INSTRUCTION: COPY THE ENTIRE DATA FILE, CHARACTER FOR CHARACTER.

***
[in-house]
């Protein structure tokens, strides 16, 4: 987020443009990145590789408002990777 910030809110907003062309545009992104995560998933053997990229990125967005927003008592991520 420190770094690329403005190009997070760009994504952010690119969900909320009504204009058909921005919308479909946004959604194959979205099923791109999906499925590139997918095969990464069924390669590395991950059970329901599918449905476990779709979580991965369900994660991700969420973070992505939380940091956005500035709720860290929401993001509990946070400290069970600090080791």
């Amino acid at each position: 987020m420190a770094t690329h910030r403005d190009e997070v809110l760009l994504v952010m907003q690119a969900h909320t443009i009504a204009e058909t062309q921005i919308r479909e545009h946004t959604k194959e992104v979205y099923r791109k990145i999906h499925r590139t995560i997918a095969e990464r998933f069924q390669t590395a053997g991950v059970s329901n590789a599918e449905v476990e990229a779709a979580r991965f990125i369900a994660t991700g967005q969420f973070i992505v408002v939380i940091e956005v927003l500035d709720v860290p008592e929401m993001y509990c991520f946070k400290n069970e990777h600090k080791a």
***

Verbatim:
[in-house]
């Protein structure tokens, strides 16, 4: 987020443009990145590789408002990777 910030809110907003062309545009992104995560998933053997990229990125967005927003008592991520 420190770094690329403005190009997070760009994504952010690119969900909320009504204009058909921005919308479909946004959604194959979205099923791109999906499925590139997918095969990464069924390669590395991950059970329901599918449905476990779709979580991965369900994660991700969420973070992505939380940091956005500035709720860290929401993001509990946070400290069970600090080791």
């Amino acid at each position: 987020m420190a770094t690329h910030r403005d190009e997070v809110l760009l994504v952010m907003q690119a969900h909320t443009i009504a204009e058909t062309q921005i919308r479909e545009h946004t959604k194959e992104v979205y099923r791109k990145i999906h499925r590139t995560i997918a095969e990464r998933f069924q390669t590395a053997g991950v059970s329901n590789a599918e449905v476990e990229a779709a979580r991965f990125i369900a994660t991700g967005q969420f973070i992505v408002v939380i940091e956005v927003l500035d709720v860290p008592e929401m993001y509990c991520f946070k400290n069970e990777h600090k080791a």